become heated with every day of sunshine, and thus the ants find all the conditions necessary for the rapid development of their pupae.
Of equal importance is the fact that an abundant supply of food is ready at hand in their hunting-grounds—food already slaughtered for them—so that they are saved the time and trouble of overcoming and destroying their prey. Not only are they certain to secure the caterpillars, worms, and a variety of insects which are crushed by passing feet, but also the crumbs dropped by children, or swept from the houses, as well as the banana- and orange-peel, peach- and cherry-stones, and the like, which often litter the sidewalk. Here, then, is a variety of food to supply their tastes, and, when not otherwise engaged, they may be seen tearing off the fruit-fibers from some cherry-stone or apple-core, or tugging away busily at some maimed or crushed insect or caterpillar. In selecting proper places to build their nests, they choose, if possible, those which are neither damp nor liable to inundation. If the sidewalk, they secure a level territory from which the rain runs away as fast as it falls. With all these favorable conditions they manage to survive and flourish, despite the frequent choking up of their passage-ways, and the many deaths, by crushing, of their workers.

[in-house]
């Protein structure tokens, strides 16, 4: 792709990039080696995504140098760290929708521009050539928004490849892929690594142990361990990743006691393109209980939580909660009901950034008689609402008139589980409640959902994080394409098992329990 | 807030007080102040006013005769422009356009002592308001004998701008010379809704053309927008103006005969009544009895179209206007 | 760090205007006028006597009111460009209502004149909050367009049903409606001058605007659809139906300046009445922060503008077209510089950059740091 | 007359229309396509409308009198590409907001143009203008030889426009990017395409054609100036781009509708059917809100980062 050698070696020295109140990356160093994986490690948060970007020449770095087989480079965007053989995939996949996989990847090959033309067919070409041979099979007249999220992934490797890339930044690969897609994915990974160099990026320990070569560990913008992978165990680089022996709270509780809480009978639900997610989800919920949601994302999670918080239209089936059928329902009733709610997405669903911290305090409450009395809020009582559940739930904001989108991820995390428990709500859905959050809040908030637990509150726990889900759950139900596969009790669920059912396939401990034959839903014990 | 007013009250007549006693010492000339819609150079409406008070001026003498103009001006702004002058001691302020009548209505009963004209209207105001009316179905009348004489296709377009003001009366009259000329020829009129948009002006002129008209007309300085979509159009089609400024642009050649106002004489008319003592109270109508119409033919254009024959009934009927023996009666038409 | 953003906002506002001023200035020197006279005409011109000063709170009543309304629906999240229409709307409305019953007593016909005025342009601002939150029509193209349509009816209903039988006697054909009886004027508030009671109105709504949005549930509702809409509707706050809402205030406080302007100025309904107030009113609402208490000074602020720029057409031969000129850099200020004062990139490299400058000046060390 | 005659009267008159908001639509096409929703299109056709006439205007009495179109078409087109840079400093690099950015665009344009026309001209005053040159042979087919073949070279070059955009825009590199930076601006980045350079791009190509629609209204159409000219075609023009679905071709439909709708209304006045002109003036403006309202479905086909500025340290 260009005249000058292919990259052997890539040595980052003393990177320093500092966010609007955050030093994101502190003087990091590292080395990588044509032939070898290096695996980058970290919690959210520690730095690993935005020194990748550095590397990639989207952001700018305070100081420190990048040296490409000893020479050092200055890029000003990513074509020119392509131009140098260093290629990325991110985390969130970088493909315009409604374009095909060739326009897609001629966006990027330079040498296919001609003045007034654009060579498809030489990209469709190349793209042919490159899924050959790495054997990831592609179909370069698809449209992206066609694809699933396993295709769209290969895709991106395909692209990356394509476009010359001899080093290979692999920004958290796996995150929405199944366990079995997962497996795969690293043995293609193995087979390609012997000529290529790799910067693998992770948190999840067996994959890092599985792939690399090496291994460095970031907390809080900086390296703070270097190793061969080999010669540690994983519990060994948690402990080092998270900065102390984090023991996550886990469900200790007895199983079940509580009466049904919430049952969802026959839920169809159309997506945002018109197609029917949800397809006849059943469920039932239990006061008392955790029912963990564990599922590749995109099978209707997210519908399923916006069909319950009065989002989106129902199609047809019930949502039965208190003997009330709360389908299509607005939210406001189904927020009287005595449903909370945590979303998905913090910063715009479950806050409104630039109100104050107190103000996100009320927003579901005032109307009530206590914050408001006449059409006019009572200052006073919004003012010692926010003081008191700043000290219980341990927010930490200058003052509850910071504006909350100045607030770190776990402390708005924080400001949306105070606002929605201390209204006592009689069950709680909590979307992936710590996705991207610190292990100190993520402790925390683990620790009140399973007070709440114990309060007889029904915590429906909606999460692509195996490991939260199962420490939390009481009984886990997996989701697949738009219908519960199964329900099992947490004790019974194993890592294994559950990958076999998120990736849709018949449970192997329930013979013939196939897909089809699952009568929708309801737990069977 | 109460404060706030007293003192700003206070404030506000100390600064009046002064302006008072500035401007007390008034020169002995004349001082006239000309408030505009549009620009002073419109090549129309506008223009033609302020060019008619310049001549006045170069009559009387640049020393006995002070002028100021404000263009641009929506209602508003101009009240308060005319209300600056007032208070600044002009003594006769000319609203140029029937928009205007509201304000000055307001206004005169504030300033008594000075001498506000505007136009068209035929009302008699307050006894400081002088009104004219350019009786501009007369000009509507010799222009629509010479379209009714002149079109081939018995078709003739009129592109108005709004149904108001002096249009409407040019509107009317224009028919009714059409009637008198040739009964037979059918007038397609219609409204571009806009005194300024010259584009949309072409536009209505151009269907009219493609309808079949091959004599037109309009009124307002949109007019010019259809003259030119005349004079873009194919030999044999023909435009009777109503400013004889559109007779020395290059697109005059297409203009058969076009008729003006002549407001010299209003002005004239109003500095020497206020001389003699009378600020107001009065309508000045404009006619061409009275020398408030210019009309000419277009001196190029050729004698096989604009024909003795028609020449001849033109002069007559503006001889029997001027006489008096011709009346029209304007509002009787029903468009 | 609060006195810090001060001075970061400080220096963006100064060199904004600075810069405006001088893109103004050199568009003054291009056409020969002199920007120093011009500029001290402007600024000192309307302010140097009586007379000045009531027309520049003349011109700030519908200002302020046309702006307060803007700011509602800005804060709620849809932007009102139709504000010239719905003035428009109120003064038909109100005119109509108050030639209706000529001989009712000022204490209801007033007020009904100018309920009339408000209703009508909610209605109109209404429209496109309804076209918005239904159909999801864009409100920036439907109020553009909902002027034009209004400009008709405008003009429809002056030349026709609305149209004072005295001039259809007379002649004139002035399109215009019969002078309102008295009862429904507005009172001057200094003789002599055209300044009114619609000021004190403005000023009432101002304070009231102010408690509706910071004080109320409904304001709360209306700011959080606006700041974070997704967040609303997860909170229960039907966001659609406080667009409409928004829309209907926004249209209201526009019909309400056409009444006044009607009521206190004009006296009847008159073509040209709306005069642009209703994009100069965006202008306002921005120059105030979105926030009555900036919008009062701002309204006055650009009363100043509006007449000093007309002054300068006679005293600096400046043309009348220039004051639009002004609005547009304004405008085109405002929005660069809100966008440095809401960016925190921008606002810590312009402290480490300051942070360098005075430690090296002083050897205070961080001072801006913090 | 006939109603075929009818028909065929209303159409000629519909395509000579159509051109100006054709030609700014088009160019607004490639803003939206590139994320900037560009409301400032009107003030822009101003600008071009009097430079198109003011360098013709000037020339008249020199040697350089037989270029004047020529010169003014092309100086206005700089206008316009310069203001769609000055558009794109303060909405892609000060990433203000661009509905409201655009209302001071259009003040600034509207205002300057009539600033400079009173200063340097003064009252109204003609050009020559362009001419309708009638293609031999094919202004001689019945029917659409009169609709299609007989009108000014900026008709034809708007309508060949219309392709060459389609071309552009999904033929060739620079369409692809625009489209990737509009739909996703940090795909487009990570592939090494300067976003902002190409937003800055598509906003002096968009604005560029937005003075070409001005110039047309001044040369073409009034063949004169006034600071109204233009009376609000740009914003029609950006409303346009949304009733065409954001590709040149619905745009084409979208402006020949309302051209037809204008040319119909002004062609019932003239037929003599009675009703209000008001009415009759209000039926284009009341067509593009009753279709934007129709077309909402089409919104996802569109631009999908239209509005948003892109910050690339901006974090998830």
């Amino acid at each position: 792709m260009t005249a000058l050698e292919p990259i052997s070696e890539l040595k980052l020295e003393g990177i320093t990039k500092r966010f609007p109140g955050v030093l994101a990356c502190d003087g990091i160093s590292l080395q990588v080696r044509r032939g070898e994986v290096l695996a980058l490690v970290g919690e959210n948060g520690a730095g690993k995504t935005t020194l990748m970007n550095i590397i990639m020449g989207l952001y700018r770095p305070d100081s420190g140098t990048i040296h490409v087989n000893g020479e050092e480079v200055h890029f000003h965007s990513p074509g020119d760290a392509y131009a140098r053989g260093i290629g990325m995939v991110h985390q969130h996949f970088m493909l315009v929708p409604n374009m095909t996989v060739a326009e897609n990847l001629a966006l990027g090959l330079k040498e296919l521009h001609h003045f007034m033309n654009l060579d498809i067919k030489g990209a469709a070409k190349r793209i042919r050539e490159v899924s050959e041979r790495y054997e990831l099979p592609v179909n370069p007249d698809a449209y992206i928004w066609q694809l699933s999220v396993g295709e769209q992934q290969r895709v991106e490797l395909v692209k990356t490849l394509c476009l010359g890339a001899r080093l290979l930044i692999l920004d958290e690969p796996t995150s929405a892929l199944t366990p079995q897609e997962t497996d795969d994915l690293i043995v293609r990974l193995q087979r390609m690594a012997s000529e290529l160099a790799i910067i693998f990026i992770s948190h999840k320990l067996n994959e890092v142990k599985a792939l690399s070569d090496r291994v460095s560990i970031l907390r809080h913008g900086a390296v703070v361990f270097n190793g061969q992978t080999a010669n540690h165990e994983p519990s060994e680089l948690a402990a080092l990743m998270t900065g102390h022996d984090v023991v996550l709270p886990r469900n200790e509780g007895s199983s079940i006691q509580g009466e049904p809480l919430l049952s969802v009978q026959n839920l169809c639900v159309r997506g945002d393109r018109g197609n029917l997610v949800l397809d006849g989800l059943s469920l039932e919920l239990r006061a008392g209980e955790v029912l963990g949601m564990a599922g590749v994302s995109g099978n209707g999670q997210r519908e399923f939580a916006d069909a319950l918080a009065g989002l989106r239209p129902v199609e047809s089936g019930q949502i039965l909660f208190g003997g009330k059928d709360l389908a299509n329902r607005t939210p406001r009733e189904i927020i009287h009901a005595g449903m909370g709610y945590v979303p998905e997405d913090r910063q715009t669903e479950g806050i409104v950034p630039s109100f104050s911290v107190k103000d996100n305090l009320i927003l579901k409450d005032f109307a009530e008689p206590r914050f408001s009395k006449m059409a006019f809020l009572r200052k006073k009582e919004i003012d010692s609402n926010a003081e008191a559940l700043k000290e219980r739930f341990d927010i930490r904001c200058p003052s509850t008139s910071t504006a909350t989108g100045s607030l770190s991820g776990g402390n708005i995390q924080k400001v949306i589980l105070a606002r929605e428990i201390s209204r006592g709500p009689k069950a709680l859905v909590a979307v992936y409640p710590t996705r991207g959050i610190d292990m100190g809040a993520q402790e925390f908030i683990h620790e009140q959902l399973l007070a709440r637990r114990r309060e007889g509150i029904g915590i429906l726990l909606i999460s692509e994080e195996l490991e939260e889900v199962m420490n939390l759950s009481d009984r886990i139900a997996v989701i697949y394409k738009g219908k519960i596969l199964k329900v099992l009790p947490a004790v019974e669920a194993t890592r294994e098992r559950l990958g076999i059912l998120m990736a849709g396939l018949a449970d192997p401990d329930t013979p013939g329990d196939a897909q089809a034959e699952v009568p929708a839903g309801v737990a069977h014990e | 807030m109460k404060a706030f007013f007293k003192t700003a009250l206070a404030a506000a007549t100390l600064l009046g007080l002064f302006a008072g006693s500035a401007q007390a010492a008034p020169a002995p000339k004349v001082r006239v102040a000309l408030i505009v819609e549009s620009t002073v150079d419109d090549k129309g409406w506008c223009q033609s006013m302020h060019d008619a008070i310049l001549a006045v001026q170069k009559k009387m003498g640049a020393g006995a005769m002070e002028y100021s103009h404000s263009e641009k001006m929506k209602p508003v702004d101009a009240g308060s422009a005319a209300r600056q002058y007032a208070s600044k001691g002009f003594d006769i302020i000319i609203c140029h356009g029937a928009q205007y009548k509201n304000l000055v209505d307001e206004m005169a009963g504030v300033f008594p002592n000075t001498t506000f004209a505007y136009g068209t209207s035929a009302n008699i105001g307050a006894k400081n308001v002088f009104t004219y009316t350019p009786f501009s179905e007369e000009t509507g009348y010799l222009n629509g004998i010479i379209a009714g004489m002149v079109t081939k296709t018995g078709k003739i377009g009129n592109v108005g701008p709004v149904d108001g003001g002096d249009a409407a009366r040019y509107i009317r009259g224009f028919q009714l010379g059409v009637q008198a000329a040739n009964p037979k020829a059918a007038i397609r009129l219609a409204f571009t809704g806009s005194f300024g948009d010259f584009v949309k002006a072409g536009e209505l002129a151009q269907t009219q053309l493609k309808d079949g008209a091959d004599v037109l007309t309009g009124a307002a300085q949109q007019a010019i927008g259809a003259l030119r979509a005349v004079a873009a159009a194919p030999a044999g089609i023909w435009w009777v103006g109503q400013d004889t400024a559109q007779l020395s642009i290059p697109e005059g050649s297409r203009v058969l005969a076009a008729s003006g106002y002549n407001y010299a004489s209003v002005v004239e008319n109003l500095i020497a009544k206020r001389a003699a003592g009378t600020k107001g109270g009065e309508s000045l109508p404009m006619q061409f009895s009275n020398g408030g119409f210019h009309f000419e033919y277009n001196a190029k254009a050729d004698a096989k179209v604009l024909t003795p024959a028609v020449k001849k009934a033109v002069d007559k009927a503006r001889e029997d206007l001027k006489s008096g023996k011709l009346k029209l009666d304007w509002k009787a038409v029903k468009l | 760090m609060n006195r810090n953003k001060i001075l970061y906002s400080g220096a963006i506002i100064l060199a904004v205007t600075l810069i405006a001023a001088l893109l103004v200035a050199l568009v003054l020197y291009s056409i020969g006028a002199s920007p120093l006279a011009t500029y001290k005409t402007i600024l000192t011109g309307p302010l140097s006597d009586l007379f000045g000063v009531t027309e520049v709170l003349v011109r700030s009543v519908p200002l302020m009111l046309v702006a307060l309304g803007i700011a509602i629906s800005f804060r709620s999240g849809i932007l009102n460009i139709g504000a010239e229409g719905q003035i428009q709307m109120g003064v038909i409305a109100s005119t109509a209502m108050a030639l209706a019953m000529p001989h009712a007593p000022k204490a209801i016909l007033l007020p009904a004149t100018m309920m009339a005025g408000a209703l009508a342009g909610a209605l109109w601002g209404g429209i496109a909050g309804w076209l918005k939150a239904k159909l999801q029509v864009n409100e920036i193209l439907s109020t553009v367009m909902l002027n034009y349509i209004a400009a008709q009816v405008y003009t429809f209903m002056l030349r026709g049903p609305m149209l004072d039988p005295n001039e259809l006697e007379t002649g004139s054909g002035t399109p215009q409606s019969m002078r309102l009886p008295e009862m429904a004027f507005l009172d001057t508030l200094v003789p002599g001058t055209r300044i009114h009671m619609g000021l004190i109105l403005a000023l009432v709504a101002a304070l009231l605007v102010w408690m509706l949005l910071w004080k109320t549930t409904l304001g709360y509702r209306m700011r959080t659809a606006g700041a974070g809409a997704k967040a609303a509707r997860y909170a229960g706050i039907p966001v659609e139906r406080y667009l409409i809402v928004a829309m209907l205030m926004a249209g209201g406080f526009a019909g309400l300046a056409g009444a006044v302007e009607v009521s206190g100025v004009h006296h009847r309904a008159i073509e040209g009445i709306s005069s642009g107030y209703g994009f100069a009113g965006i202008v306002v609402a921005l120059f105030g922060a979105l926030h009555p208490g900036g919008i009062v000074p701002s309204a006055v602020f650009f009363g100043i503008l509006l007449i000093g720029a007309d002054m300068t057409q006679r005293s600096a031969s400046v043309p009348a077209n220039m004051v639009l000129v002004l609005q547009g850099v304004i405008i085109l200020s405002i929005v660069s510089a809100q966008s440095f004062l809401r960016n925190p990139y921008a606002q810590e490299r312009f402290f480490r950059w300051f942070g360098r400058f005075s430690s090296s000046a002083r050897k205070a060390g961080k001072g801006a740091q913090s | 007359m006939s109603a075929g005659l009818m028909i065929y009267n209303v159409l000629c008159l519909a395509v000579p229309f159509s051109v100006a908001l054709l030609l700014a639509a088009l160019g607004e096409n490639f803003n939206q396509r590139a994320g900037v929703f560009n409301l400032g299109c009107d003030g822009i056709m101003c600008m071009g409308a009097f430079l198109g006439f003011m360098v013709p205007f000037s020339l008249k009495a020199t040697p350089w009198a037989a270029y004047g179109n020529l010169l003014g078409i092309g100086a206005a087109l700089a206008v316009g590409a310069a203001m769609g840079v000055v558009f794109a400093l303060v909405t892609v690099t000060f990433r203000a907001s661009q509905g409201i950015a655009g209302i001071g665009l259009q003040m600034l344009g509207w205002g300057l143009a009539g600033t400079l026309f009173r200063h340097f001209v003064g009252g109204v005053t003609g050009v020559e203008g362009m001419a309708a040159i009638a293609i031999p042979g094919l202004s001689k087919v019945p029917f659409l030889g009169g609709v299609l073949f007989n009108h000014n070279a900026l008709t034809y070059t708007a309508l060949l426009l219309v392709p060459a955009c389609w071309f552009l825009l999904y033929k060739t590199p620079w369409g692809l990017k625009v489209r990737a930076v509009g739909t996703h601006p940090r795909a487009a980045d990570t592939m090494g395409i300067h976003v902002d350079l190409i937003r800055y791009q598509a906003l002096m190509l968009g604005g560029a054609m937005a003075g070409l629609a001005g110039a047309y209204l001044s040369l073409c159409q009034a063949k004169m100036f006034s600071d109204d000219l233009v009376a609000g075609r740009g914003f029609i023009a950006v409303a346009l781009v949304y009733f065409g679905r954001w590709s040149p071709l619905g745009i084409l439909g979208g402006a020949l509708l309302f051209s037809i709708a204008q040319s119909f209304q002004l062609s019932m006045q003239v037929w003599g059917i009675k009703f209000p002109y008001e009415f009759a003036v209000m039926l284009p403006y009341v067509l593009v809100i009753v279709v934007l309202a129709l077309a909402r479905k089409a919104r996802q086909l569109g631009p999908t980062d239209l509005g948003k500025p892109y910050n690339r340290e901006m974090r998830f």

Thus it is that what seems to us a very precarious and unfavorable region in which to live, the ants continue to occupy from year to year, and to increase in numbers. The struggle for existence is well illustrated by this example, and it would be interesting to know just how many footsteps a day they can endure and yet survive. A densely traveled thoroughfare will be found to support but very few ants' nests, and these are upon its borders, while one less traveled, if it is comparatively dry and not heavily shaded by trees, will be found infested with them.
The mud-wasp which plasters its cells under the roofs of barns, garrets, and sheds in Northern New England, parallels the eaves-swallow which constructs its mud-nests beneath the eaves of barns. Here the brighter individuals show great judgment in selecting places removed from leaks in the roofs. We have observed many remarkable selections of building-sites among these insects, and doubtless numerous interesting facts await the patient study of these curious animals.
|THE PHILADELPHIA ACADEMY.|
IN a Canadian journal devoted to science there appeared, not long ago, an article entitled "The First and most Profound of Savants," and old Father Adam was intended by this superlative title, for did he not give to every animal a name? What a pity it is that these Adam-